Not-So-Classic Review: The Village

By contributor Patrick Zabriskie

Stars: ★★☆☆

Summary: A film with the best intentions that, in the end, simply doesn’t deliver.

Review:  M. Night Shyamalan, once an acclaimed young filmmaker, has gradually become something of a joke in Hollywood, thanks to a string of subpar films that wrap themselves in a cloak of unfulfilling mystery.  It’s a shame too, as early on in his career, he was responsible for ‘The Sixth Sense’, ‘Unbreakable’, and ‘Signs’, which encompass a trinity of good, suspenseful filmmaking and are among my favorite films to watch.  By most accounts his problems began with his follow-up to ‘Signs’, a little film called ‘The Village’ which, while interesting, ultimately set itself up for disaster.

To reference something James once said, the ‘The Village’ isn’t half bad, it’s just a little under three-fourths good.  It suffers from two major issues. First, it was marketed as a strict horror movie.  I remember the commercials for this movie attempted to portray it in a shocking, frightening manner, comparing it to ‘Signs’ in much the same, unfair way that ‘Unbreakable’ was compared to ‘The Sixth Sense’ upon its release.  The truth is that, while there are elements of horror in ‘The Village’, its much more of slow-paced mystery than simple terror.  Those who went in expecting ‘Signs’ found themselves disappointed when they realized they were dealing with a very different animal.

For being a slow-paced mystery with a touch of terror, though, it isn’t badly done… at first.  The turn of the century town in which the film takes place is guarded on all sides by evil spirits in the surrounding forest, or so the elders say, and so the town folk can never leave, forced to remain locked in forever.  Of course, it wouldn’t be hard to guess that this film would have someone, that someone being a girl, daring to venture into the forest and the outside world, and therefore confronting these alleged demons.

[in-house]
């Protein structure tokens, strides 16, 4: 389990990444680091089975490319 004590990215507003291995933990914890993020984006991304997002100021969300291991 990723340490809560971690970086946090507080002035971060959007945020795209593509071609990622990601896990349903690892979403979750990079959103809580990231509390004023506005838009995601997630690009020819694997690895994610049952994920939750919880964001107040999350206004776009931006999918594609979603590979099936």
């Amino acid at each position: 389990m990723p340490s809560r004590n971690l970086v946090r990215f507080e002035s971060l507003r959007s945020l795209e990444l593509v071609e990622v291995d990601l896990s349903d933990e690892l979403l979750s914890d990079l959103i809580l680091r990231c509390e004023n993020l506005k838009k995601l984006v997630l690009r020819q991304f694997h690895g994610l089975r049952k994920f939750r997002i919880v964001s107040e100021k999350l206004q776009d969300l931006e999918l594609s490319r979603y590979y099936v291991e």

All that is fine and dandy, but now we must get to the second problem.  ‘The Village’ banks on a plot twist that doesn’t really work.  I won’t tell you what it is, for the sake of seeing the film, but rest assured, it doesn’t help the story.  The issue is this; a plot twist, when used well, ought to really add something to the story.  It ought to show things in a new light and give new meaning and perspective to the events of the film.  It should give depth. This is the sort of twist M. Night Shyamalan gave us in ‘The Sixth Sense’.

In ‘The Village’ however, the plot twist that comes devalues a lot of the film’s previous moments.  The sense of mystery that worked well enough earlier seems pointless afterword.  It raises too many questions that the film vaguely answers at best, and it leaves the audience feeling empty inside.  Instead of some needed depth for the film, it makes it seem shallower.  As Roger Ebert put it (though he disliked this film much more than I did) it was little better than saying that everything that happened up to that point was a dream.

That all said, its obvious Shyamalan had a lot of faith in this story.  He does show strong direction in this film, and by that I mean he does a good job of setting things up early in the film.  He does spark our interest in what’s going on and we do care about what happens to the people of this town.  The initial ideas we are presented with are strong enough; they just get derailed and don’t wind up paying off.  An audience should feel challenged, but never alienated, and unfortunately there’s more of the latter than the former by the time the credits roll.